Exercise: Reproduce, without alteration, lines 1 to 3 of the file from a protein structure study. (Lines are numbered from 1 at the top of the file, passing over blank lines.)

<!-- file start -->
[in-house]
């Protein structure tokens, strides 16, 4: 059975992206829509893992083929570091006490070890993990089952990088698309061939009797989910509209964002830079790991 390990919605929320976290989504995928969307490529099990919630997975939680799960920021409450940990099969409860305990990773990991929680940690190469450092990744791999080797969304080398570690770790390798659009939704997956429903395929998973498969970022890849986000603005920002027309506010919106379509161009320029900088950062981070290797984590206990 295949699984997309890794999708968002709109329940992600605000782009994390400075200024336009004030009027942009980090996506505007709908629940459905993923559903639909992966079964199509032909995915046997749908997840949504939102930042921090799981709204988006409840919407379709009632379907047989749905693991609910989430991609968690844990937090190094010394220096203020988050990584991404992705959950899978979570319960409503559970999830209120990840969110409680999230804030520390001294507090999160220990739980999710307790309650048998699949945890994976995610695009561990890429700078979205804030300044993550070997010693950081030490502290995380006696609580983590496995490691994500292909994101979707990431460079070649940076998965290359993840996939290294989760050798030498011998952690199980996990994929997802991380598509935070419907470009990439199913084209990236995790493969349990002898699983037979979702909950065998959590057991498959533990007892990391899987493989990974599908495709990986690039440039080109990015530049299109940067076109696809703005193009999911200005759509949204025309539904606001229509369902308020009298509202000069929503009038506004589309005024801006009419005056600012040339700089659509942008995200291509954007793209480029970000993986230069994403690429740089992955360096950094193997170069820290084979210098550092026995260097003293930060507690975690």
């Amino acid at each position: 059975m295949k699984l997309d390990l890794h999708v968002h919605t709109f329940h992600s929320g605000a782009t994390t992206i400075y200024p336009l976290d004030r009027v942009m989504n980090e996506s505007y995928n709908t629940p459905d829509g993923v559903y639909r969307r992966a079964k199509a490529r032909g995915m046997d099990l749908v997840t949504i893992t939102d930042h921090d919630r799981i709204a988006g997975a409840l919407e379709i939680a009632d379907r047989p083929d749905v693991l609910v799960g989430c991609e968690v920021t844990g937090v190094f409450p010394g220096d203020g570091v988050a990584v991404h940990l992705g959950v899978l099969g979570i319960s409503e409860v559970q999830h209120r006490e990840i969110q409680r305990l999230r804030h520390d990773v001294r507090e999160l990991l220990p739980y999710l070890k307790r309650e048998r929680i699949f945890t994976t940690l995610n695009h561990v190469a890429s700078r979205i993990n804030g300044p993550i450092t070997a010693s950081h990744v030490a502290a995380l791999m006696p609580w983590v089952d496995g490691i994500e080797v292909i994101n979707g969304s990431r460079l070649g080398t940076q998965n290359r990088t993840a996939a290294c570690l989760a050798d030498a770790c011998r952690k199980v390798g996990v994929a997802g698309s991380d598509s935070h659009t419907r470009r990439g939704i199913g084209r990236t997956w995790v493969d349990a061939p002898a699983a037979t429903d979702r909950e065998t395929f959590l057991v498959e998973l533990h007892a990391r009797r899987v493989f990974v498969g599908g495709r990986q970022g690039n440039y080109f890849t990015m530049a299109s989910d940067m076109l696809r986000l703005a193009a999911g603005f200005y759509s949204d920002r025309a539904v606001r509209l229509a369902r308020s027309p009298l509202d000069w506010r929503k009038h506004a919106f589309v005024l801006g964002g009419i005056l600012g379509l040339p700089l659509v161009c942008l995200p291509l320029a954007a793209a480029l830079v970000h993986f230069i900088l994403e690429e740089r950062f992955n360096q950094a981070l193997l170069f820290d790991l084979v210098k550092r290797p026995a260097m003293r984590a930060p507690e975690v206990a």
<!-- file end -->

[in-house]
């Protein structure tokens, strides 16, 4: 059975992206829509893992083929570091006490070890993990089952990088698309061939009797989910509209964002830079790991 390990919605929320976290989504995928969307490529099990919630997975939680799960920021409450940990099969409860305990990773990991929680940690190469450092990744791999080797969304080398570690770790390798659009939704997956429903395929998973498969970022890849986000603005920002027309506010919106379509161009320029900088950062981070290797984590206990 295949699984997309890794999708968002709109329940992600605000782009994390400075200024336009004030009027942009980090996506505007709908629940459905993923559903639909992966079964199509032909995915046997749908997840949504939102930042921090799981709204988006409840919407379709009632379907047989749905693991609910989430991609968690844990937090190094010394220096203020988050990584991404992705959950899978979570319960409503559970999830209120990840969110409680999230804030520390001294507090999160220990739980999710307790309650048998699949945890994976995610695009561990890429700078979205804030300044993550070997010693950081030490502290995380006696609580983590496995490691994500292909994101979707990431460079070649940076998965290359993840996939290294989760050798030498011998952690199980996990994929997802991380598509935070419907470009990439199913084209990236995790493969349990002898699983037979979702909950065998959590057991498959533990007892990391899987493989990974599908495709990986690039440039080109990015530049299109940067076109696809703005193009999911200005759509949204025309539904606001229509369902308020009298509202000069929503009038506004589309005024801006009419005056600012040339700089659509942008995200291509954007793209480029970000993986230069994403690429740089992955360096950094193997170069820290084979210098550092026995260097003293930060507690975690």
């Amino acid at each position: 059975m295949k699984l997309d390990l890794h999708v968002h919605t709109f329940h992600s929320g605000a782009t994390t992206i400075y200024p336009l976290d004030r009027v942009m989504n980090e996506s505007y995928n709908t629940p459905d829509g993923v559903y639909r969307r992966a079964k199509a490529r032909g995915m046997d099990l749908v997840t949504i893992t939102d930042h921090d919630r799981i709204a988006g997975a409840l919407e379709i939680a009632d379907r047989p083929d749905v693991l609910v799960g989430c991609e968690v920021t844990g937090v190094f409450p010394g220096d203020g570091v988050a990584v991404h940990l992705g959950v899978l099969g979570i319960s409503e409860v559970q999830h209120r006490e990840i969110q409680r305990l999230r804030h520390d990773v001294r507090e999160l990991l220990p739980y999710l070890k307790r309650e048998r929680i699949f945890t994976t940690l995610n695009h561990v190469a890429s700078r979205i993990n804030g300044p993550i450092t070997a010693s950081h990744v030490a502290a995380l791999m006696p609580w983590v089952d496995g490691i994500e080797v292909i994101n979707g969304s990431r460079l070649g080398t940076q998965n290359r990088t993840a996939a290294c570690l989760a050798d030498a770790c011998r952690k199980v390798g996990v994929a997802g698309s991380d598509s935070h659009t419907r470009r990439g939704i199913g084209r990236t997956w995790v493969d349990a061939p002898a699983a037979t429903d979702r909950e065998t395929f959590l057991v498959e998973l533990h007892a990391r009797r899987v493989f990974v498969g599908g495709r990986q970022g690039n440039y080109f890849t990015m530049a299109s989910d940067m076109l696809r986000l703005a193009a999911g603005f200005y759509s949204d920002r025309a539904v606001r509209l229509a369902r308020s027309p009298l509202d000069w506010r929503k009038h506004a919106f589309v005024l801006g964002g009419i005056l600012g379509l040339p700089l659509v161009c942008l995200p291509l320029a954007a793209a480029l830079v970000h993986f230069i900088l994403e690429e740089r950062f992955n360096q950094a981070l193997l170069f820290d790991l084979v210098k550092r290797p026995a260097m003293r984590a930060p507690e975690v206990a």